Restaurant Ratings by City

Restaurant Rankings

Browse the list of areas below so you can search and compare the restaurants by cities based on their food ratings.

U.S. Domestic

Albany
Albuquerque
Atlanta
Atlantic City
Austin
Baltimore
Birmingham
Boston
Buffalo
Cape Cod
Central Coast, CA
Charleston

Charlotte
Chicago
Cincinnati
Cleveland
Colorado Mountains
Columbus
Dallas/Fort Worth
Daytona Beach
Denver
Detroit
Gainesville
Grand Rapids, MI
Green Bay, WI
Greenwich, CT
Harrisburg, PA
Hartford, CT
Hawaii
Houston
Idaho
Indianapolis
Jackson Hole
Jacksonville
Jersey Shore
Kansas City
Las Vegas
Long Island, NY
Los Angeles Area
Louisville
Maine
Maryland Suburbs (DC)
Memphis
Miami/South Florida
Milwaukee
Monterey/Carmel
Napa/Sonoma, CA
Nashville
New Hampshire
New Orleans
New York
Norfolk/Hampton Roads
North Jersey
Northwest Florida
Oklahoma City
Orange County, CA
Orlando
Outer Banks, NC
Palm Springs, CA
Park City, UT
Philadelphia
Phoenix/Scottsdale
Pittsburgh

Portland
Providence
Raleigh/Durham
Richmond
Sacramento
Salt Lake City
San Antonio
San Diego
San Francisco/Bay Area
San Jose
Santa Barbara
Santa Fe/Taos
Sarasota
Seattle
Sedona/Flagstaff
Southwest Florida
St. Louis
Tahoe/Reno
Tampa Bay
Tucson, AZ
Twin Cities
Ventura County, CA
Vermont
Virginia Suburbs (DC)
Washington, DC
Westchester, NY

 

Canada

Montréal
Vancouver
Quebec City Toronto


 

International

The Bahamas
Beijing, China
France
Germany
Hong Kong
Italy
London, U.K.
Los Cabos, Mexico

Mexico City, Mexico
Monaco
The Netherlands
Paris, France
Other cities in France
Shanghai, China
Singapore
South Africa


Spain
Sydney, Australia
Tel Aviv, Israel
Tokyo, Japan
United Arab Emirates

 

> If you’d prefer to search for restaurants by cuisine or name, choose your city from GAYOT’s Dining Guide.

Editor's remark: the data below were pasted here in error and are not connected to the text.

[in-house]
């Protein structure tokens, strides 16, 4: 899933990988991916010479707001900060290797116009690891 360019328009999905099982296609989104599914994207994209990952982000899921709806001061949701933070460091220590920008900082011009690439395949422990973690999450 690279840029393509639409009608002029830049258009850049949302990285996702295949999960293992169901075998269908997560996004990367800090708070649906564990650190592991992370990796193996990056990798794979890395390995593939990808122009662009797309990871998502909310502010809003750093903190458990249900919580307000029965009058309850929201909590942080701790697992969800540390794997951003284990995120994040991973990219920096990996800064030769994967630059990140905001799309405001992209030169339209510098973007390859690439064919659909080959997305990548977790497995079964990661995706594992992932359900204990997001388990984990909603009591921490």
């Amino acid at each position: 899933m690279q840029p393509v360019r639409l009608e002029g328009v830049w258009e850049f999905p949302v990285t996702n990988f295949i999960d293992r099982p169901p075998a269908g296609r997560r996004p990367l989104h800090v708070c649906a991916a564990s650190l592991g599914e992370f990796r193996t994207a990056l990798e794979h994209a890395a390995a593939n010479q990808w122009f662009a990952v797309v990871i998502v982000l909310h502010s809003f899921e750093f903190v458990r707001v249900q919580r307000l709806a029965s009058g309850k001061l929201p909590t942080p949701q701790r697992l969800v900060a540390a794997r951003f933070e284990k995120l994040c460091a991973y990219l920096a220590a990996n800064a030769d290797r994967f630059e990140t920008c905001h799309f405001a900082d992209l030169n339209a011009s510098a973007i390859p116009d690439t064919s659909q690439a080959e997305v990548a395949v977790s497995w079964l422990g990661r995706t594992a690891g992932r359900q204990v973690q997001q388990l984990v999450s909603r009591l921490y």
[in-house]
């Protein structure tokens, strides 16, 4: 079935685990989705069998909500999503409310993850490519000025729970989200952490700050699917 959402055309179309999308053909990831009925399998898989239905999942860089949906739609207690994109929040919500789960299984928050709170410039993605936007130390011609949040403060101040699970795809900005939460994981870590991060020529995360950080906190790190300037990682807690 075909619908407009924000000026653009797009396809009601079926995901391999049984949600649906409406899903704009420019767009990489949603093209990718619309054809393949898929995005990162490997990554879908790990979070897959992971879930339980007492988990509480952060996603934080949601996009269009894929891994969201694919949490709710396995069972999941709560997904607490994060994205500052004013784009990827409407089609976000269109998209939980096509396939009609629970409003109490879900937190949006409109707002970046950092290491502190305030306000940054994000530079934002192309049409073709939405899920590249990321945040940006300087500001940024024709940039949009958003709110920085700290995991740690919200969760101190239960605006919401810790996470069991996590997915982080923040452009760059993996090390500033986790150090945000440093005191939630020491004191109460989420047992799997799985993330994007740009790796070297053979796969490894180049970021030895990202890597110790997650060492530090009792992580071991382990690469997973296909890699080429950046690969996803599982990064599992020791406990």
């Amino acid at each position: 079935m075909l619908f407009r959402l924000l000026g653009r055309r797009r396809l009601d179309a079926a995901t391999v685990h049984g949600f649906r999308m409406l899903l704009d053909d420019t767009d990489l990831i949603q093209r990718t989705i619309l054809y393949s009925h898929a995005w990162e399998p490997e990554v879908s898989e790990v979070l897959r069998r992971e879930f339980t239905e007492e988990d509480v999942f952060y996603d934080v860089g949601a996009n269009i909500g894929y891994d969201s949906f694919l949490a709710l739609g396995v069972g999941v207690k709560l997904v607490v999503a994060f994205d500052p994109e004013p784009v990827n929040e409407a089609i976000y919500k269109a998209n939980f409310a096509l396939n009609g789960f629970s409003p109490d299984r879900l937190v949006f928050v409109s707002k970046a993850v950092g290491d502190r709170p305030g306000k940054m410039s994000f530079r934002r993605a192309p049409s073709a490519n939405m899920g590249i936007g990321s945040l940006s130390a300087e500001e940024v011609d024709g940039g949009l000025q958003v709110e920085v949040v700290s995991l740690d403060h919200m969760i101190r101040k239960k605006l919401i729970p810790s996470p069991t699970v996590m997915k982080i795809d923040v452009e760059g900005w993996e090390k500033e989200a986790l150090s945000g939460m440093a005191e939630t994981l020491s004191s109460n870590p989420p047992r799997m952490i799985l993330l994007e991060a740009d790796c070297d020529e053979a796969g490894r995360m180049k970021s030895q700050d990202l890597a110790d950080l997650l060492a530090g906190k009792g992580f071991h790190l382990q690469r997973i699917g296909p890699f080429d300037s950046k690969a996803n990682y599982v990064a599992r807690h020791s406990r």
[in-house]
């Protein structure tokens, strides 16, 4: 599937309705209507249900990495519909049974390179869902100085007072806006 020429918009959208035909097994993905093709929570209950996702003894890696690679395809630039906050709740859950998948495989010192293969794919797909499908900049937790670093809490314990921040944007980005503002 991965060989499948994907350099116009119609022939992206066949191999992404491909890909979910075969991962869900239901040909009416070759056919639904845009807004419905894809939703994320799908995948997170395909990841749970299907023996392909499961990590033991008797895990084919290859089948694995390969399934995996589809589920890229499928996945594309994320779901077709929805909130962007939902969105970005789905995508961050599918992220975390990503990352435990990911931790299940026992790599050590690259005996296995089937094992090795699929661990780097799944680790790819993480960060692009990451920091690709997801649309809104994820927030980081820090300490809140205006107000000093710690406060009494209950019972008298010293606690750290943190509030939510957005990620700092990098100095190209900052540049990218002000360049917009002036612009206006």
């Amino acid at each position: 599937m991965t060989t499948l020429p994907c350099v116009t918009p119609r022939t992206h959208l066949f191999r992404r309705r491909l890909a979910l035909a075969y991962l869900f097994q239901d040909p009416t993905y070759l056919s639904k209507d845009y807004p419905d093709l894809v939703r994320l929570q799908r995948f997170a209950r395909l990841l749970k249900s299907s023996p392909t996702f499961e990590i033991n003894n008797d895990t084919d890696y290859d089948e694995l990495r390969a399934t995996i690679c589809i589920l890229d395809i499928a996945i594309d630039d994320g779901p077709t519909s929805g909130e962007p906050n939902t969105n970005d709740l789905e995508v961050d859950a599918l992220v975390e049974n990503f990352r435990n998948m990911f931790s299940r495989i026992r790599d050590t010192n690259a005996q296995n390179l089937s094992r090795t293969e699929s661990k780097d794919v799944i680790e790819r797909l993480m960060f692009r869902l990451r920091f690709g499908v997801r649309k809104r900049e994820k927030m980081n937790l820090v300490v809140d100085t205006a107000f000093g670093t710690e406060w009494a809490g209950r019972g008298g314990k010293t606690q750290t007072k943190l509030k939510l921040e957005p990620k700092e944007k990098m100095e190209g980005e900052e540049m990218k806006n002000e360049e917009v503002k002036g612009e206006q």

What decides the rating of a restaurant?

What is on the plate is by far the most important factor. The quality of produce is among the most telling signs of a restaurant’s culinary status. It requires a great deal of commitment and money to stock the finest grades and cuts of meat and the finest quality of fish. Ask any sushi chef if there’s a difference in tuna, and with the flash of his knife he will tell you there certainly is. One extra-virgin olive oil is not the same as another. Ditto for chocolates, pastas, spices and one thousand other ingredients. Quality restaurants also attune themselves to seasonal produce, whether it is local berries or truffles from France. Freshness is all-important, too, and a telling indication of quality. This means not only using fresh rather than frozen fish, for example, but also preparing everything from scratch at the last possible moment, from appetizers through desserts.

What else do we look for in rating restaurants?

Details are telling: If sauces are homogeneous, you know that the kitchen is taking shortcuts. The bread on the table is always a tip-off; similarly, the house wine can speak volumes about the culinary attitude and level of an establishment. Wine complements food, and wine lists and offerings can be revelatory. A list doesn’t have to be long or expensive to show a commitment to quality.



Finally, among the very finest restaurants, creativity and innovation are often determining factors.

These qualities, however, are relatively unimportant for simple, good restaurants, where the quality and consistency of what appears on the plates is the central factor. A restaurant that serves grilled chicken well is to be admired more than a restaurant that attempts some failed marriage of chicken and exotic produce, or some complicated chicken preparation that requires a larger and more talented kitchen brigade than is on hand. Don’t be taken in by attempted fireworks that are really feeble sideshows.

> Learn How to Use the GAYOT Restaurant Rating System